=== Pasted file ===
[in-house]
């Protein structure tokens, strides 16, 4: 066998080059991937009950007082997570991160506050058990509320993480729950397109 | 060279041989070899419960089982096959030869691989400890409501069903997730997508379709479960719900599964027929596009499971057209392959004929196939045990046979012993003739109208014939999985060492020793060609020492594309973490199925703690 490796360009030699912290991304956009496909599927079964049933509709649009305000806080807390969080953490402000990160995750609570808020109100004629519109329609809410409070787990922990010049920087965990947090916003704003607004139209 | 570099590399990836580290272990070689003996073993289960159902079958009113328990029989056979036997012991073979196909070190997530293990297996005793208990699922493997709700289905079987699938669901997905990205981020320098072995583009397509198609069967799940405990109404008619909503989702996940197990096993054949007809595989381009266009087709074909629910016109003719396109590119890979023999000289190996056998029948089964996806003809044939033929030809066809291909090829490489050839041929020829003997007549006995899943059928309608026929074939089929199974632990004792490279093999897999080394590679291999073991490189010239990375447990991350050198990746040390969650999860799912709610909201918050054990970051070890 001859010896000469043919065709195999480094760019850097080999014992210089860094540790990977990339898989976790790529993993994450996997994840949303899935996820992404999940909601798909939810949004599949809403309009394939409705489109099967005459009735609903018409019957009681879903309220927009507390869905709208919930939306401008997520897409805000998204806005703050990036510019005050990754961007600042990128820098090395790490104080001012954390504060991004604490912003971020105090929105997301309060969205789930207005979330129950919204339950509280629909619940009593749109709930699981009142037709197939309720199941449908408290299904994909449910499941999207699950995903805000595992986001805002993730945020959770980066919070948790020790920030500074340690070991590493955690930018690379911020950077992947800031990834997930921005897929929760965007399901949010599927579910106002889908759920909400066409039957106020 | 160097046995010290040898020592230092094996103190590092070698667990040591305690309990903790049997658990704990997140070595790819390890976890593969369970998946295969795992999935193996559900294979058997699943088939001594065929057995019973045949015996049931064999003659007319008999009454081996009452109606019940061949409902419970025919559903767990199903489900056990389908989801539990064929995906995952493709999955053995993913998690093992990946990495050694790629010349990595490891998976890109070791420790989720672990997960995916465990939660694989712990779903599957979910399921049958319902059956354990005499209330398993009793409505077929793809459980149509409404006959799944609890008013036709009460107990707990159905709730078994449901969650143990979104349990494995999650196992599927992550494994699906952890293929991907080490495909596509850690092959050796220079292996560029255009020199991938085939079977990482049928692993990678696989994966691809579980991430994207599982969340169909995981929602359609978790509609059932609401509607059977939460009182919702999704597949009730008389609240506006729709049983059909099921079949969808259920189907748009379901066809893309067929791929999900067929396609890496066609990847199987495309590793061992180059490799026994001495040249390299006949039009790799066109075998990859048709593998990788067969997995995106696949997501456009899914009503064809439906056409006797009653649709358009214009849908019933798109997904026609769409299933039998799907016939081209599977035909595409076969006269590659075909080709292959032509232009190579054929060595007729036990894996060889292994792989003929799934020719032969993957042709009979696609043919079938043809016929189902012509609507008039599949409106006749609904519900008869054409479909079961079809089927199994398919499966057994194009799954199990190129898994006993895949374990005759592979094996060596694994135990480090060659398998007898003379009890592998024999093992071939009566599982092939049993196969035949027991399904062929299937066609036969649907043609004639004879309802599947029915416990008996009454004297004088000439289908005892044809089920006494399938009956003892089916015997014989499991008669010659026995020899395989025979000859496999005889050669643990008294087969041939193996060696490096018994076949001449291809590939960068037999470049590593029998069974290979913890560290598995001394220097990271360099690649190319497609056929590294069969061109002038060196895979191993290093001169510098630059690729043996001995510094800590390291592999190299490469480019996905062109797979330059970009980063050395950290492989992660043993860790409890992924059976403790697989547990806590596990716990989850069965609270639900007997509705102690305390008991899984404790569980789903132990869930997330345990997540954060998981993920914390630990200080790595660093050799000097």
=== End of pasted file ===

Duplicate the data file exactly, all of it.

[in-house]
């Protein structure tokens, strides 16, 4: 066998080059991937009950007082997570991160506050058990509320993480729950397109 | 060279041989070899419960089982096959030869691989400890409501069903997730997508379709479960719900599964027929596009499971057209392959004929196939045990046979012993003739109208014939999985060492020793060609020492594309973490199925703690 490796360009030699912290991304956009496909599927079964049933509709649009305000806080807390969080953490402000990160995750609570808020109100004629519109329609809410409070787990922990010049920087965990947090916003704003607004139209 | 570099590399990836580290272990070689003996073993289960159902079958009113328990029989056979036997012991073979196909070190997530293990297996005793208990699922493997709700289905079987699938669901997905990205981020320098072995583009397509198609069967799940405990109404008619909503989702996940197990096993054949007809595989381009266009087709074909629910016109003719396109590119890979023999000289190996056998029948089964996806003809044939033929030809066809291909090829490489050839041929020829003997007549006995899943059928309608026929074939089929199974632990004792490279093999897999080394590679291999073991490189010239990375447990991350050198990746040390969650999860799912709610909201918050054990970051070890 001859010896000469043919065709195999480094760019850097080999014992210089860094540790990977990339898989976790790529993993994450996997994840949303899935996820992404999940909601798909939810949004599949809403309009394939409705489109099967005459009735609903018409019957009681879903309220927009507390869905709208919930939306401008997520897409805000998204806005703050990036510019005050990754961007600042990128820098090395790490104080001012954390504060991004604490912003971020105090929105997301309060969205789930207005979330129950919204339950509280629909619940009593749109709930699981009142037709197939309720199941449908408290299904994909449910499941999207699950995903805000595992986001805002993730945020959770980066919070948790020790920030500074340690070991590493955690930018690379911020950077992947800031990834997930921005897929929760965007399901949010599927579910106002889908759920909400066409039957106020 | 160097046995010290040898020592230092094996103190590092070698667990040591305690309990903790049997658990704990997140070595790819390890976890593969369970998946295969795992999935193996559900294979058997699943088939001594065929057995019973045949015996049931064999003659007319008999009454081996009452109606019940061949409902419970025919559903767990199903489900056990389908989801539990064929995906995952493709999955053995993913998690093992990946990495050694790629010349990595490891998976890109070791420790989720672990997960995916465990939660694989712990779903599957979910399921049958319902059956354990005499209330398993009793409505077929793809459980149509409404006959799944609890008013036709009460107990707990159905709730078994449901969650143990979104349990494995999650196992599927992550494994699906952890293929991907080490495909596509850690092959050796220079292996560029255009020199991938085939079977990482049928692993990678696989994966691809579980991430994207599982969340169909995981929602359609978790509609059932609401509607059977939460009182919702999704597949009730008389609240506006729709049983059909099921079949969808259920189907748009379901066809893309067929791929999900067929396609890496066609990847199987495309590793061992180059490799026994001495040249390299006949039009790799066109075998990859048709593998990788067969997995995106696949997501456009899914009503064809439906056409006797009653649709358009214009849908019933798109997904026609769409299933039998799907016939081209599977035909595409076969006269590659075909080709292959032509232009190579054929060595007729036990894996060889292994792989003929799934020719032969993957042709009979696609043919079938043809016929189902012509609507008039599949409106006749609904519900008869054409479909079961079809089927199994398919499966057994194009799954199990190129898994006993895949374990005759592979094996060596694994135990480090060659398998007898003379009890592998024999093992071939009566599982092939049993196969035949027991399904062929299937066609036969649907043609004639004879309802599947029915416990008996009454004297004088000439289908005892044809089920006494399938009956003892089916015997014989499991008669010659026995020899395989025979000859496999005889050669643990008294087969041939193996060696490096018994076949001449291809590939960068037999470049590593029998069974290979913890560290598995001394220097990271360099690649190319497609056929590294069969061109002038060196895979191993290093001169510098630059690729043996001995510094800590390291592999190299490469480019996905062109797979330059970009980063050395950290492989992660043993860790409890992924059976403790697989547990806590596990716990989850069965609270639900007997509705102690305390008991899984404790569980789903132990869930997330345990997540954060998981993920914390630990200080790595660093050799000097």